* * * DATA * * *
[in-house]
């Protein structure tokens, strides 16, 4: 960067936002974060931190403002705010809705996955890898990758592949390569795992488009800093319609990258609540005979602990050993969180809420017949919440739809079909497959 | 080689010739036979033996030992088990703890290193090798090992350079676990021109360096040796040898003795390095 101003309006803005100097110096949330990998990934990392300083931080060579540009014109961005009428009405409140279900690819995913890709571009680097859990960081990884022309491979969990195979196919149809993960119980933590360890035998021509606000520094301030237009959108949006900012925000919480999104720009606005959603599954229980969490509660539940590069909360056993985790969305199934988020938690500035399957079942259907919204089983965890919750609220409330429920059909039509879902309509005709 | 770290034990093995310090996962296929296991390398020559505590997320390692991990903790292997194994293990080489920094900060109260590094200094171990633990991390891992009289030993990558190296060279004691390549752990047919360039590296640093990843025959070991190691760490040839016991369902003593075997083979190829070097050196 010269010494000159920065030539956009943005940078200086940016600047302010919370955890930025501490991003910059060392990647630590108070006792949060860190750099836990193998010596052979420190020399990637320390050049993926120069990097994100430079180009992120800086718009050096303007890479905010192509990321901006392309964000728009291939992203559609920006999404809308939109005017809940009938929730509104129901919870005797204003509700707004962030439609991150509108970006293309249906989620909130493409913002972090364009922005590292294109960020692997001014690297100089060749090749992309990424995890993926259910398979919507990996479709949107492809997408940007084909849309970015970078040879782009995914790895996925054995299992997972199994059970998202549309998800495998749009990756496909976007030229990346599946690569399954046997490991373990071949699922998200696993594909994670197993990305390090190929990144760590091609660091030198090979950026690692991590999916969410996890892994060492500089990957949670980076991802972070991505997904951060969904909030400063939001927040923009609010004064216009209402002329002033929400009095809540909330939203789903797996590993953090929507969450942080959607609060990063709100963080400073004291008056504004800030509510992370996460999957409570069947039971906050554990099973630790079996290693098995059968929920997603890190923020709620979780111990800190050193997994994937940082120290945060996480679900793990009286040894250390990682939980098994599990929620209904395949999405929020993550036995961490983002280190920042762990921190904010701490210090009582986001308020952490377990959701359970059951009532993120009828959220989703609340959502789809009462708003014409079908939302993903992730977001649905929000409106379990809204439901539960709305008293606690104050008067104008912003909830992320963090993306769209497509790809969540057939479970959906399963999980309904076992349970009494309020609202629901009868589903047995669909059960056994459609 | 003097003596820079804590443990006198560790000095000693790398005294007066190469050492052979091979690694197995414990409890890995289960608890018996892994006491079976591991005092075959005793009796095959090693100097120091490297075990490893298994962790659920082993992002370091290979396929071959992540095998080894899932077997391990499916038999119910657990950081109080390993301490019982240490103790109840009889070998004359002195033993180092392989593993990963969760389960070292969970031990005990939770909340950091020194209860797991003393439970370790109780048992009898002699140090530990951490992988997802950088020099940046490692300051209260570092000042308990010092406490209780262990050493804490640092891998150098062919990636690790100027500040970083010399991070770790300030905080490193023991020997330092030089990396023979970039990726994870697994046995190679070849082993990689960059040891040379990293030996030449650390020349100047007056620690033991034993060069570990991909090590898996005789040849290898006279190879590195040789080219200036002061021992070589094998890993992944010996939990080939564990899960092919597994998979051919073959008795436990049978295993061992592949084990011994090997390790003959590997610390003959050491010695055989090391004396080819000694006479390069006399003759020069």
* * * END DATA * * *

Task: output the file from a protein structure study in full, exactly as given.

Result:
[in-house]
């Protein structure tokens, strides 16, 4: 960067936002974060931190403002705010809705996955890898990758592949390569795992488009800093319609990258609540005979602990050993969180809420017949919440739809079909497959 | 080689010739036979033996030992088990703890290193090798090992350079676990021109360096040796040898003795390095 101003309006803005100097110096949330990998990934990392300083931080060579540009014109961005009428009405409140279900690819995913890709571009680097859990960081990884022309491979969990195979196919149809993960119980933590360890035998021509606000520094301030237009959108949006900012925000919480999104720009606005959603599954229980969490509660539940590069909360056993985790969305199934988020938690500035399957079942259907919204089983965890919750609220409330429920059909039509879902309509005709 | 770290034990093995310090996962296929296991390398020559505590997320390692991990903790292997194994293990080489920094900060109260590094200094171990633990991390891992009289030993990558190296060279004691390549752990047919360039590296640093990843025959070991190691760490040839016991369902003593075997083979190829070097050196 010269010494000159920065030539956009943005940078200086940016600047302010919370955890930025501490991003910059060392990647630590108070006792949060860190750099836990193998010596052979420190020399990637320390050049993926120069990097994100430079180009992120800086718009050096303007890479905010192509990321901006392309964000728009291939992203559609920006999404809308939109005017809940009938929730509104129901919870005797204003509700707004962030439609991150509108970006293309249906989620909130493409913002972090364009922005590292294109960020692997001014690297100089060749090749992309990424995890993926259910398979919507990996479709949107492809997408940007084909849309970015970078040879782009995914790895996925054995299992997972199994059970998202549309998800495998749009990756496909976007030229990346599946690569399954046997490991373990071949699922998200696993594909994670197993990305390090190929990144760590091609660091030198090979950026690692991590999916969410996890892994060492500089990957949670980076991802972070991505997904951060969904909030400063939001927040923009609010004064216009209402002329002033929400009095809540909330939203789903797996590993953090929507969450942080959607609060990063709100963080400073004291008056504004800030509510992370996460999957409570069947039971906050554990099973630790079996290693098995059968929920997603890190923020709620979780111990800190050193997994994937940082120290945060996480679900793990009286040894250390990682939980098994599990929620209904395949999405929020993550036995961490983002280190920042762990921190904010701490210090009582986001308020952490377990959701359970059951009532993120009828959220989703609340959502789809009462708003014409079908939302993903992730977001649905929000409106379990809204439901539960709305008293606690104050008067104008912003909830992320963090993306769209497509790809969540057939479970959906399963999980309904076992349970009494309020609202629901009868589903047995669909059960056994459609 | 003097003596820079804590443990006198560790000095000693790398005294007066190469050492052979091979690694197995414990409890890995289960608890018996892994006491079976591991005092075959005793009796095959090693100097120091490297075990490893298994962790659920082993992002370091290979396929071959992540095998080894899932077997391990499916038999119910657990950081109080390993301490019982240490103790109840009889070998004359002195033993180092392989593993990963969760389960070292969970031990005990939770909340950091020194209860797991003393439970370790109780048992009898002699140090530990951490992988997802950088020099940046490692300051209260570092000042308990010092406490209780262990050493804490640092891998150098062919990636690790100027500040970083010399991070770790300030905080490193023991020997330092030089990396023979970039990726994870697994046995190679070849082993990689960059040891040379990293030996030449650390020349100047007056620690033991034993060069570990991909090590898996005789040849290898006279190879590195040789080219200036002061021992070589094998890993992944010996939990080939564990899960092919597994998979051919073959008795436990049978295993061992592949084990011994090997390790003959590997610390003959050491010695055989090391004396080819000694006479390069006399003759020069």